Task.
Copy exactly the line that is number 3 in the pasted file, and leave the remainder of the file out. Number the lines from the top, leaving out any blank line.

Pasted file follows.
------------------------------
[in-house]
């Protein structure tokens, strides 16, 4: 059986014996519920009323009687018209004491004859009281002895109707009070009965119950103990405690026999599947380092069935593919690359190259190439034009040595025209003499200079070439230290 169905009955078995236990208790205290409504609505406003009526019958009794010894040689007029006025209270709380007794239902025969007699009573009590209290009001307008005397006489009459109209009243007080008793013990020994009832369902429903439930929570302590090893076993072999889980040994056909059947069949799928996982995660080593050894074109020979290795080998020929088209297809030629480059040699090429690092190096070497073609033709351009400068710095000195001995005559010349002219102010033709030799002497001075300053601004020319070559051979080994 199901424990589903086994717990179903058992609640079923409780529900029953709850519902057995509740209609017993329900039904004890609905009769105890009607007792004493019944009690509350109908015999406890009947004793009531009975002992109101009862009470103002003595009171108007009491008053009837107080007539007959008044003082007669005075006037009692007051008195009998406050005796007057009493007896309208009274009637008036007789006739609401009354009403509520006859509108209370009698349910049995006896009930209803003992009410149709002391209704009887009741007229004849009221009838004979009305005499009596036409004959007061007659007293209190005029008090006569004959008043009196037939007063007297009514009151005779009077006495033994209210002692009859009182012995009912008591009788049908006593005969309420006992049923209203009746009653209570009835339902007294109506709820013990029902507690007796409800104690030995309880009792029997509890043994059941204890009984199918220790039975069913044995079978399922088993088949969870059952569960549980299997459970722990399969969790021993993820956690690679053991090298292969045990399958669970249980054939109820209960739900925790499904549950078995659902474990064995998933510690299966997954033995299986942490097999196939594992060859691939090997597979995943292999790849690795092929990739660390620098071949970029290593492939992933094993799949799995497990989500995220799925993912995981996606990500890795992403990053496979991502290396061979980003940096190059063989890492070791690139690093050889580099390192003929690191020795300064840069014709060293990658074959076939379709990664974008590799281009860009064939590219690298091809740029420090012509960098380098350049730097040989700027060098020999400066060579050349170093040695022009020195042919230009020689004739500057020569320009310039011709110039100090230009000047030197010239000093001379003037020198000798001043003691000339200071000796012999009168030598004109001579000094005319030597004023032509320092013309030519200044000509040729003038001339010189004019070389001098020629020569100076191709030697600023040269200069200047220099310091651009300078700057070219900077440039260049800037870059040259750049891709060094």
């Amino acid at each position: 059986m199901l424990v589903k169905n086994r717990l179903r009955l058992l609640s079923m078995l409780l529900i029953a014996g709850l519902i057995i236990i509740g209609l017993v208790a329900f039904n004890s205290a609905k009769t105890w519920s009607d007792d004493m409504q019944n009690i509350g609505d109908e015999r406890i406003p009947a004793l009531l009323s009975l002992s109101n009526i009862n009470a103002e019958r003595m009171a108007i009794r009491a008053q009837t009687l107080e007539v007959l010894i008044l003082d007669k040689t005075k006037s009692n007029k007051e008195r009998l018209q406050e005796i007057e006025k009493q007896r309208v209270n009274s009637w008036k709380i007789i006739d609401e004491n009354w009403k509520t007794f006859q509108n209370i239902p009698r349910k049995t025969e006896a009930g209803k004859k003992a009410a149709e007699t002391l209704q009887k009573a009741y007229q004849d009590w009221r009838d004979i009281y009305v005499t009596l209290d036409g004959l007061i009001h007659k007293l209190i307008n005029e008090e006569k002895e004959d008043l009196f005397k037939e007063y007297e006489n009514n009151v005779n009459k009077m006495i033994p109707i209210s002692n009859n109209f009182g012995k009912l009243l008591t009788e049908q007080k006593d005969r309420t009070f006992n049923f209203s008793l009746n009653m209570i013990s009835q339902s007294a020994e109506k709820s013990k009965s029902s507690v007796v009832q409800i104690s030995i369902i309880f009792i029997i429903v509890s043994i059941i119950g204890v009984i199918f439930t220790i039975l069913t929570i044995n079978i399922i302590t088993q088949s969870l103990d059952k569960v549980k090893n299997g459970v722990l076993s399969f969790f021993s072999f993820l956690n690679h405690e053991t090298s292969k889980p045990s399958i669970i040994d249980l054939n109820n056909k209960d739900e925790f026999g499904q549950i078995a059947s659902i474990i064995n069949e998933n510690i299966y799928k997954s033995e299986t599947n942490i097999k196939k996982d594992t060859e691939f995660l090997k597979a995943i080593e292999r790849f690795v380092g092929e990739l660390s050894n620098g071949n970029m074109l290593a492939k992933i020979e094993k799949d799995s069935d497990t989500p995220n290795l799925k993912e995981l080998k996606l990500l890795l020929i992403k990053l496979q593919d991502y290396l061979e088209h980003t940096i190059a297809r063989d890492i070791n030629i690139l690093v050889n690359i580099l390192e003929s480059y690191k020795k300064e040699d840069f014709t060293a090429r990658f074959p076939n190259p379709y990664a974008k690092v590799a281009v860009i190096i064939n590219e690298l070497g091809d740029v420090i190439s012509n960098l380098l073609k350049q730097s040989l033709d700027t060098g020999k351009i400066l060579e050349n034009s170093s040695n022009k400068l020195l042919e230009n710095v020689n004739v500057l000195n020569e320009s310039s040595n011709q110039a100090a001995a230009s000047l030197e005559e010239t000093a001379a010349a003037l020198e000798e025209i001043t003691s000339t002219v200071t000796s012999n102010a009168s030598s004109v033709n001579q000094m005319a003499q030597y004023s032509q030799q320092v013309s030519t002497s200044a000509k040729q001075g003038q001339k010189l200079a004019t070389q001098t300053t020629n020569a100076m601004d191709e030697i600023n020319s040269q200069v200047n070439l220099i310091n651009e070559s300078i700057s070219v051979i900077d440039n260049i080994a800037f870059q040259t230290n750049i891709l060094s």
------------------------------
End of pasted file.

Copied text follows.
């Amino acid at each position: 059986m199901l424990v589903k169905n086994r717990l179903r009955l058992l609640s079923m078995l409780l529900i029953a014996g709850l519902i057995i236990i509740g209609l017993v208790a329900f039904n004890s205290a609905k009769t105890w519920s009607d007792d004493m409504q019944n009690i509350g609505d109908e015999r406890i406003p009947a004793l009531l009323s009975l002992s109101n009526i009862n009470a103002e019958r003595m009171a108007i009794r009491a008053q009837t009687l107080e007539v007959l010894i008044l003082d007669k040689t005075k006037s009692n007029k007051e008195r009998l018209q406050e005796i007057e006025k009493q007896r309208v209270n009274s009637w008036k709380i007789i006739d609401e004491n009354w009403k509520t007794f006859q509108n209370i239902p009698r349910k049995t025969e006896a009930g209803k004859k003992a009410a149709e007699t002391l209704q009887k009573a009741y007229q004849d009590w009221r009838d004979i009281y009305v005499t009596l209290d036409g004959l007061i009001h007659k007293l209190i307008n005029e008090e006569k002895e004959d008043l009196f005397k037939e007063y007297e006489n009514n009151v005779n009459k009077m006495i033994p109707i209210s002692n009859n109209f009182g012995k009912l009243l008591t009788e049908q007080k006593d005969r309420t009070f006992n049923f209203s008793l009746n009653m209570i013990s009835q339902s007294a020994e109506k709820s013990k009965s029902s507690v007796v009832q409800i104690s030995i369902i309880f009792i029997i429903v509890s043994i059941i119950g204890v009984i199918f439930t220790i039975l069913t929570i044995n079978i399922i302590t088993q088949s969870l103990d059952k569960v549980k090893n299997g459970v722990l076993s399969f969790f021993s072999f993820l956690n690679h405690e053991t090298s292969k889980p045990s399958i669970i040994d249980l054939n109820n056909k209960d739900e925790f026999g499904q549950i078995a059947s659902i474990i064995n069949e998933n510690i299966y799928k997954s033995e299986t599947n942490i097999k196939k996982d594992t060859e691939f995660l090997k597979a995943i080593e292999r790849f690795v380092g092929e990739l660390s050894n620098g071949n970029m074109l290593a492939k992933i020979e094993k799949d799995s069935d497990t989500p995220n290795l799925k993912e995981l080998k996606l990500l890795l020929i992403k990053l496979q593919d991502y290396l061979e088209h980003t940096i190059a297809r063989d890492i070791n030629i690139l690093v050889n690359i580099l390192e003929s480059y690191k020795k300064e040699d840069f014709t060293a090429r990658f074959p076939n190259p379709y990664a974008k690092v590799a281009v860009i190096i064939n590219e690298l070497g091809d740029v420090i190439s012509n960098l380098l073609k350049q730097s040989l033709d700027t060098g020999k351009i400066l060579e050349n034009s170093s040695n022009k400068l020195l042919e230009n710095v020689n004739v500057l000195n020569e320009s310039s040595n011709q110039a100090a001995a230009s000047l030197e005559e010239t000093a001379a010349a003037l020198e000798e025209i001043t003691s000339t002219v200071t000796s012999n102010a009168s030598s004109v033709n001579q000094m005319a003499q030597y004023s032509q030799q320092v013309s030519t002497s200044a000509k040729q001075g003038q001339k010189l200079a004019t070389q001098t300053t020629n020569a100076m601004d191709e030697i600023n020319s040269q200069v200047n070439l220099i310091n651009e070559s300078i700057s070219v051979i900077d440039n260049i080994a800037f870059q040259t230290n750049i891709l060094s």